My Anissa Post: Prayer Isn't Enough
[Background on Anissa Mayhew here or here]
Leave it to the widow to say what no one else will: Prayer and love are great. But they are NOT ENOUGH. Whatever happens with Anissa, and I hope as strongly as you do that the outcome is whatever is best for her, things are NOT going to be okay.
So I’m going to give it to you straight: Send up those winged hopes. But plant roots, too, please: add something like this to your prayers and posts and intentions: "Whatever happens, I will help her family for the long haul." They -- Anissa’s husband and three children -- are going to ACTIVELY need your positive energy (and time and money) for at least the next three years.
I’m not an expert on brain injury, but I can read between the lines of the latest post by Peter Mayhew, Anissa’s husband because I, too, wrote hopeful, factual, evasive updates to hundreds of “friends.” It was one of my many unwanted duties (we are not strong, we are obligated) during the two years my late husband was living with a stage IV cancer. So I can hear it in Peter’s voice: the best outcome is probably NOT going to be something you’re comfortable with. Some likely possibilities: temporary disability with a very, very long recovery, permanent disability, or death. Any of these means a long road of grieving for those that Anissa loves the best (yes, becoming disabled involves grief, too).
I’m sorry. Many of you know her well. I met her just once: I hugged her at BlogHer09. I loved her work. I admired her. I thought, if I were ten years younger, braver, stronger, I could have been doing something similar. A few days ago I told Mr. Fresh about Anissa: I said, she’s on an upward trajectory and she’s just the kind of person you like to see succeed. I was looking forward to working with her more. I still am.
What everyone says is true: that lady has more fight in her pinky finger than all of us put together. But you only get one body.
Yes, Anissa has your love, thousands of you, and if God is on Twitter, he’s seen many thousands of hashtagged prayers on her behalf. I know: it does count. These emotions are yours and real and valid.
Internet prayers are powerful, but they aren’t known for their durability. Not too long ago, you may have tinted your Twitter avatar green in honor of those protesting the elections in Iran; a few short weeks later we were all Michael Jackson, all the time. (I said “we.”) A day or two after the switch, Jessica Gottlieb tweeted (I paraphrase), “Hey, anyone know what’s happening in Iran today? Me neither.”
So I’ll tell you what usually happens in the case of long-term illness or death: people are real good at the beginning. Intense and generous. Widows, and sometimes caregivers, have a huge circle.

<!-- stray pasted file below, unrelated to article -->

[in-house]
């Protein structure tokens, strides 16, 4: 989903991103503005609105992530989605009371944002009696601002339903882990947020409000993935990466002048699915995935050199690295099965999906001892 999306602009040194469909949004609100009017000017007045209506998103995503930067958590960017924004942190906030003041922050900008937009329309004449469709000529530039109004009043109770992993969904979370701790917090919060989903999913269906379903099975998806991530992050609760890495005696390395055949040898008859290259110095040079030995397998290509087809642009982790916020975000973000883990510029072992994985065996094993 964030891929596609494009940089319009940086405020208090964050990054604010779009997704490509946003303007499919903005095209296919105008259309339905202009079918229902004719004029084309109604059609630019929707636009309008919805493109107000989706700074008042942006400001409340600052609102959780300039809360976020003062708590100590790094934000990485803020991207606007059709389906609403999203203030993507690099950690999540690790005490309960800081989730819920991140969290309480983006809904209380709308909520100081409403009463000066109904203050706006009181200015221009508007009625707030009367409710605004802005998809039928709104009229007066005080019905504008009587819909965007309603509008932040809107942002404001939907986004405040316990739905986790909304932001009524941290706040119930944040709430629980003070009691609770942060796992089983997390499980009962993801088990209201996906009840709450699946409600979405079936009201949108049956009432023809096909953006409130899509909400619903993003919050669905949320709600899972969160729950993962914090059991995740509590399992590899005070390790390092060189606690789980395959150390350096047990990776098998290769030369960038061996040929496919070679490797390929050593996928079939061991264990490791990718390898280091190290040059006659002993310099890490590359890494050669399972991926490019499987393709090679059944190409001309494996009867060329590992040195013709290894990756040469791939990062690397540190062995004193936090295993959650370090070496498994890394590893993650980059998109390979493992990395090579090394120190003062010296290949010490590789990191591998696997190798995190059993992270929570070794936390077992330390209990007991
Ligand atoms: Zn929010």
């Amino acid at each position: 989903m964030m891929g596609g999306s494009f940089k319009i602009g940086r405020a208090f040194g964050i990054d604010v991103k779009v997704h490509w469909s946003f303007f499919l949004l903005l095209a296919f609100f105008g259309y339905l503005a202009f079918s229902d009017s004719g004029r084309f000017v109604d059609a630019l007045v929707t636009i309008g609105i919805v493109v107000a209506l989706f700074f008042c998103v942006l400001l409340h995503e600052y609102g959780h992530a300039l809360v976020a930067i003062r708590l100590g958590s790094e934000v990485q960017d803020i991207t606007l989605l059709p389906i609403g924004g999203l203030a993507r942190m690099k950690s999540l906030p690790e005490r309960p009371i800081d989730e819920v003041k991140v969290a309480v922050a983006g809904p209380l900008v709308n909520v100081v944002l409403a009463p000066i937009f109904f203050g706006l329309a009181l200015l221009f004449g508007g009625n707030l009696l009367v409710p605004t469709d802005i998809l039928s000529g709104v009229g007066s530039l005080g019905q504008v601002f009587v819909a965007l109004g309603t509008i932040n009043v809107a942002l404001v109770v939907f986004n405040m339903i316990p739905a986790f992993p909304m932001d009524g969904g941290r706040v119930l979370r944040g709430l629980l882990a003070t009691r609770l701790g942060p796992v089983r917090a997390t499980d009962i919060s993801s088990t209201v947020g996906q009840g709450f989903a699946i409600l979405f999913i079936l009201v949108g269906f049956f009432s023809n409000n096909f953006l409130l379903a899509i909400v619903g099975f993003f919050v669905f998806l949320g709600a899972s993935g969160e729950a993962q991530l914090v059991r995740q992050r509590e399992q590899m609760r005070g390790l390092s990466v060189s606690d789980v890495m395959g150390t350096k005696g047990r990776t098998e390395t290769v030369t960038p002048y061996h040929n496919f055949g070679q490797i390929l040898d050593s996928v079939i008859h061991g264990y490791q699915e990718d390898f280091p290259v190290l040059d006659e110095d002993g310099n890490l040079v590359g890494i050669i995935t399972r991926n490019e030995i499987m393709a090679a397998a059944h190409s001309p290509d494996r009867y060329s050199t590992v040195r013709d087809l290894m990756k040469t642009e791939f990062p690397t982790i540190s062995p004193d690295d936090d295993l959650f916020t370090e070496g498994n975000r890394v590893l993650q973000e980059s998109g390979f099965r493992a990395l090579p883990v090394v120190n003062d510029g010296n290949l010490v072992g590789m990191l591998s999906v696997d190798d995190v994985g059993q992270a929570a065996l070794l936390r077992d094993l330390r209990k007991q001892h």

For a few weeks.
Then, if you’ve been there, you know: the supporters and care and casseroles disappear. It’s not that people are fickle, but facing something as awful as the loss of a friend (or the loss of a friend’s abilities) is heartbreaking for EVERYONE.
It’s easy to say that you aren’t the closest friends, or that family will help. But saying that creates distance and they can't afford distance from anyone.First of all, family and friends are not enough, even for a superstar like Anissa: the needs of a bereaved family are endless, their pain is hard to share. Second, those people who are closest to the sick person are grieving too and very likely, they have more responsibility and less time than they did before.
It's a long, hard, intense and often lonely path which no one chooses. The journey is not over when the person has healed, or when a surviving spouse remarries. (If you’ve read Anissa’s posts about what she went through with her daughter’s cancer, you’ll know it’s true).
THREE YEARS. Even if you weren’t close. Can you pledge to keep an eye on the Mayhews, no matter what shape their family takes? Can you swear to continue your generosity and outpouring of love even after something else comes up?
Will you pray for the compassion that comes from listening to someone in pain? For the strength to help them when they are weak? For the ability to stay and hold their hand even when you, too, are feeling overcome? Will you read up* on ways to help a grieving family?
Will you understand that full love and respect and unconditional support that Peter will require, no matter what the outcome of this illness? Because his wellbeing is the number one factor in how the children will fare. And he will need more than prayers.
If so, please pray for Anissa. And Peter. And their children, and all the rest of their family. If you do, I promise you will grow and learn from this love because it is great.
* One of my favorites is "What Grieving People Want You to Know" [MS Word document] by Dr. Virginia A. Simpson.
* * * Comments * * *